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While we don’t often pay enough attention to our tires after we have them installed, we certainly do spend hours trying to pick the best looking tire. This great social experiment was had recently at a large regional tire center. Being tenth in line, allowed for plenty of people watching and listening. While this isn’t the first time buying tires, it was for some reason the most in intriguing experience for what ever reason.

 

Understanding tire size

For what ever reason, the mood resembled a children's shoe store. Listening to the sales associates gushing over tread pattern and foot print made many a customer absolutely overjoyed that their car was going to leave that shop capable of maneuvers never before possible. Just as overloading your tank with octane won’t make your car go faster, neither will tires that go beyond your cars capabilities. Perhaps we all carry this philosophy on our shoulders due to our childhood experience of sneaker buying — “these new shoes really make me run faster and jump higher!” And mom always confirmed it, “Oh my, look at you go!”

It is true, there are significant differences in quality, milage, comfort, noise level, protection packages, warranty, etc., but the most expensive tire is not necessarily going to serve you better. The same applies to our classics as we search for the proper tire. As it stands with our 1975 Mercedes-Benz 450SL, there are limited options due to the rim size. The proper tire size for this model is 205/70R14, but what exactly do these numbers and letter indicate? The first number “205” is the tire width in millimeters and in this case it equals 8.1 inches. The second number “70” in a metric tire size is called the aspect ratio and means that the sidewall height is 60% of the section width, in this case 5.6 inches. The third character “R” indicates the tire is a radial and the 4th digits indicate the wheel (rim) size in diameter. In this particular case, a 205/70R14 tire carries the following specs: Diameter: 25.3”, Width: 8.1”, Rim Size: 14”, Sidewall: 5.6”, Circumference: 79.4” and revolutions per mile: 822.

 

A myriad of tire choices

Let’s look at available tires for our 1975 Mercedes 450SL which are as follows: BFGoodrich - Radial T/A, Cooper Tires - Trendsetter SE, General Tire - Altima RT, Hankook - Optima H724, Kumho Tire - Solus KR21, Michelin - Defender and the Uniroyal - Tiger Paw AWP. It should be noted that only BFGoodrich, Hankook, Michelin and Uniroyal are speed rated at: 112 mph, 118 mph, 118 mph and 118 mph respectively. A personal preference is to always purchase a speed rated tire.
Price points also vary greatly and while that doesn’t mean everything, as consumers, we often pay extra to cover the manufactures advertising costs. Don’t however let that drive you because the age old saying still often holds very true, “you get what you pay for.” In this case, the average price point for our tires are as follows: BFGoodrich - Radial T/A, $118, CooperTires - Trendsetter SE, $63, General Tire - Altima RT, $73, Hankook - Optima H724, $71, Kumho Tire - Solus KR21, $79, Michelin - Defender, $104 and the Uniroyal - Tiger Paw AWP, $78 - per tire.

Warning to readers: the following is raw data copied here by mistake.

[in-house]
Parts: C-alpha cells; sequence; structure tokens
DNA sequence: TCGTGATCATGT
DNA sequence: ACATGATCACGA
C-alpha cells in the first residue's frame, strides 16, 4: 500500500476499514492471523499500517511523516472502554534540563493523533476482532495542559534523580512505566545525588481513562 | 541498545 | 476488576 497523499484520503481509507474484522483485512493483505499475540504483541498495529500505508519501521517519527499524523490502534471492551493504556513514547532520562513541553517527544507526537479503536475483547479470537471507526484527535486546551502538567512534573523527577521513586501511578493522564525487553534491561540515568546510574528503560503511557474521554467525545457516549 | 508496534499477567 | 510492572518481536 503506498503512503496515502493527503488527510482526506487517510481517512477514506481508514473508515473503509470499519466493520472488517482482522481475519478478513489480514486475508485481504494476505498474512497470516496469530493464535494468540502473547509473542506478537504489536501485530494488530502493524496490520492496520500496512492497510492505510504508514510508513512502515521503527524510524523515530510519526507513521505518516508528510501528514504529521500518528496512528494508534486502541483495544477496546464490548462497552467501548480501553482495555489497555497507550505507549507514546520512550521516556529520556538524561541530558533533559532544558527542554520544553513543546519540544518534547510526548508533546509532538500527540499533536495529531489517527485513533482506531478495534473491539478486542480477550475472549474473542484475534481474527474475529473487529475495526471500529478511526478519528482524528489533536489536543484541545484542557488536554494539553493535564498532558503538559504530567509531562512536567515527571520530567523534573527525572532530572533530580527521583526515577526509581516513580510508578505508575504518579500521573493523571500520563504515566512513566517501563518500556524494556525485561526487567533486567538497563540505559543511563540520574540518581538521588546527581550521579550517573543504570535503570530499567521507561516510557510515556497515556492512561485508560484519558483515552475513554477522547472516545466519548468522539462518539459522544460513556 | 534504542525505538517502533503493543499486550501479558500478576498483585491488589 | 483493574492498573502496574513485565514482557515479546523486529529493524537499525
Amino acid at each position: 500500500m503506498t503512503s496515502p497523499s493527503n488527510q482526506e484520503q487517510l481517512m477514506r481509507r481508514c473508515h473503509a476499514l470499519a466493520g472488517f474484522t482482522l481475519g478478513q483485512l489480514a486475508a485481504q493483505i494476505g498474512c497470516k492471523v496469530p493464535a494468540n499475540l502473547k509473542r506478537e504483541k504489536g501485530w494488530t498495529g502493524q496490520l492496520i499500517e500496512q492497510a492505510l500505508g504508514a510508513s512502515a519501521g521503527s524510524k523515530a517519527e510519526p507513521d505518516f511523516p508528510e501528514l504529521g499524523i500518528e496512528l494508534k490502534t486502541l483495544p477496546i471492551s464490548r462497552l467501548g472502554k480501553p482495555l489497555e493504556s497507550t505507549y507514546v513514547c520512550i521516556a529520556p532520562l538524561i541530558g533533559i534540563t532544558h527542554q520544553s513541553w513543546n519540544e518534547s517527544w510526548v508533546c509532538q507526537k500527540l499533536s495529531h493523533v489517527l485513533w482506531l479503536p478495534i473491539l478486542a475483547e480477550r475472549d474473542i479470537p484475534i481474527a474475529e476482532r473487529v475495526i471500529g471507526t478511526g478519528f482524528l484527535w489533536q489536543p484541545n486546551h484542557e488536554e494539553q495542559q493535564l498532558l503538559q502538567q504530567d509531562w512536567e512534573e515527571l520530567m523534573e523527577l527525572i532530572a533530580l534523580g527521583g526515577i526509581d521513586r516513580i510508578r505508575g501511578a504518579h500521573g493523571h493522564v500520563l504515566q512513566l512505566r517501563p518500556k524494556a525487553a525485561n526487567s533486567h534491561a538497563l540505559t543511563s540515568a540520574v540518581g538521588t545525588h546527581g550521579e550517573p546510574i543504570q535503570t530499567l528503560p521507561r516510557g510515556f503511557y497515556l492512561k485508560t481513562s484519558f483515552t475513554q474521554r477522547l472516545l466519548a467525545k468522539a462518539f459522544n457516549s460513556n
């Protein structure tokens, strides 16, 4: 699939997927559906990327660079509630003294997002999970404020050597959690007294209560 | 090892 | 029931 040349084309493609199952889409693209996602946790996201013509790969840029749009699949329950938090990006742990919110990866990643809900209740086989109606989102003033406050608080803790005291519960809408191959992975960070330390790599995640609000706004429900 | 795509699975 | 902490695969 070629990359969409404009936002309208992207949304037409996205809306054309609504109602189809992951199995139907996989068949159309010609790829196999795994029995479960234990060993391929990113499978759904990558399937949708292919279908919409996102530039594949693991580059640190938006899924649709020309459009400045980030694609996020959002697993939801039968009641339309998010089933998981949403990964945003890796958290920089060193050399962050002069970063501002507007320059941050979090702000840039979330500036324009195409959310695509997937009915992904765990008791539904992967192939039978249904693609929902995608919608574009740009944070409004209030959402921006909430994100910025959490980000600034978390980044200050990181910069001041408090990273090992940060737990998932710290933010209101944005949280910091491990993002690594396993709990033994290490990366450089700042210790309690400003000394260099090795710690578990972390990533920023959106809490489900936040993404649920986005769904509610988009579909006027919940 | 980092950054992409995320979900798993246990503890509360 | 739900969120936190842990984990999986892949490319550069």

Choosing the right tire, consider your climate

Another big consideration to look for when buying a tire, especially with a classic that does not have the added safety benefits of traction control, anti-lock brakes, etc., is to purchase a tire that will suit your climate. For example, growing up in the Mid-Atlantic, brought rain, snow and everything in-between for tires to contend with. Now in the Desert Southwest, with precipitation averaging 7 in. a year and extreme heat, a different focus is at hand when purchasing tires. In this case, it is now very important to have a tire that will hold up well to yearly temperature swings which can be as drastic as 95 degrees and rain. Why rain? Well, as seldom as it does rain in the desert, when it does, the road ways become extremely slippery from the many months of oil that surface making for near ice-like conditions. If the tire states it is excellent in show and moderate in rain, that will be a tire I will steer clear of for this particular part of the nation.

 

My tire size

After much deliberation and much research, and weighing all the tire options, it boiled down to only those with a speed rating and further came down to what would suit the climate best. In short, the 205/70R14, Michelin Defender (all season) won the day. Is it better or worse than the others I opted out of? Who knows until the tire is put to a real life challenge or emergency, which I am fine not encountering. However, should the need arise, the goal is to have a quality tire that will hopefully meet the demand.

REMEMBER: Speed, ice, and hydroplaning are often indifferent to your most expensive tire, 4- wheel drive system and seasoned driver.

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Written by :
Alex Fiehl


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